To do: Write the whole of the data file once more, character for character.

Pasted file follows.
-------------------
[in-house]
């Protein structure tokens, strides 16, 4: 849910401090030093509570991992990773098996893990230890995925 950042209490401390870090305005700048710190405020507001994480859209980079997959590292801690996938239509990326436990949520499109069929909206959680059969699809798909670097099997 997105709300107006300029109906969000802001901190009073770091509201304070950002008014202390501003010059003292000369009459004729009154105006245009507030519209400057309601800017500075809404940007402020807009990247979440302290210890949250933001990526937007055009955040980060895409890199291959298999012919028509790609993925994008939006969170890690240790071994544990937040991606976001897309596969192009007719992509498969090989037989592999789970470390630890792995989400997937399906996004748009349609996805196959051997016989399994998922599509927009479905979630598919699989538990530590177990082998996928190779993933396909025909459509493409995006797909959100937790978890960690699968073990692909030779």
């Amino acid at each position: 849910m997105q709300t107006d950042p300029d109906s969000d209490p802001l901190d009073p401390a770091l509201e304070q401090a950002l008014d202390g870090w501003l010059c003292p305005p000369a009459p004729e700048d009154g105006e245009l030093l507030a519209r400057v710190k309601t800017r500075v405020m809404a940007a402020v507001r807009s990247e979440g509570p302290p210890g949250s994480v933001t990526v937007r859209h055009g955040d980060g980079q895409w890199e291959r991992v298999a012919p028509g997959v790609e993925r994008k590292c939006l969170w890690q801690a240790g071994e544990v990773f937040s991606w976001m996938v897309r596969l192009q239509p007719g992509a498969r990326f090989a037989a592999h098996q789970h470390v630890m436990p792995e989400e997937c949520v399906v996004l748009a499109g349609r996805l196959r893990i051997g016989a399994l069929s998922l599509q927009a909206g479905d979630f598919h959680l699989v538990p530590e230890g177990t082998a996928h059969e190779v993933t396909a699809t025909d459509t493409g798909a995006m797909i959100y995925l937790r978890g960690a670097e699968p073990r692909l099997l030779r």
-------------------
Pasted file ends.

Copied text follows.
[in-house]
């Protein structure tokens, strides 16, 4: 849910401090030093509570991992990773098996893990230890995925 950042209490401390870090305005700048710190405020507001994480859209980079997959590292801690996938239509990326436990949520499109069929909206959680059969699809798909670097099997 997105709300107006300029109906969000802001901190009073770091509201304070950002008014202390501003010059003292000369009459004729009154105006245009507030519209400057309601800017500075809404940007402020807009990247979440302290210890949250933001990526937007055009955040980060895409890199291959298999012919028509790609993925994008939006969170890690240790071994544990937040991606976001897309596969192009007719992509498969090989037989592999789970470390630890792995989400997937399906996004748009349609996805196959051997016989399994998922599509927009479905979630598919699989538990530590177990082998996928190779993933396909025909459509493409995006797909959100937790978890960690699968073990692909030779």
């Amino acid at each position: 849910m997105q709300t107006d950042p300029d109906s969000d209490p802001l901190d009073p401390a770091l509201e304070q401090a950002l008014d202390g870090w501003l010059c003292p305005p000369a009459p004729e700048d009154g105006e245009l030093l507030a519209r400057v710190k309601t800017r500075v405020m809404a940007a402020v507001r807009s990247e979440g509570p302290p210890g949250s994480v933001t990526v937007r859209h055009g955040d980060g980079q895409w890199e291959r991992v298999a012919p028509g997959v790609e993925r994008k590292c939006l969170w890690q801690a240790g071994e544990v990773f937040s991606w976001m996938v897309r596969l192009q239509p007719g992509a498969r990326f090989a037989a592999h098996q789970h470390v630890m436990p792995e989400e997937c949520v399906v996004l748009a499109g349609r996805l196959r893990i051997g016989a399994l069929s998922l599509q927009a909206g479905d979630f598919h959680l699989v538990p530590e230890g177990t082998a996928h059969e190779v993933t396909a699809t025909d459509t493409g798909a995006m797909i959100y995925l937790r978890g960690a670097e699968p073990r692909l099997l030779r």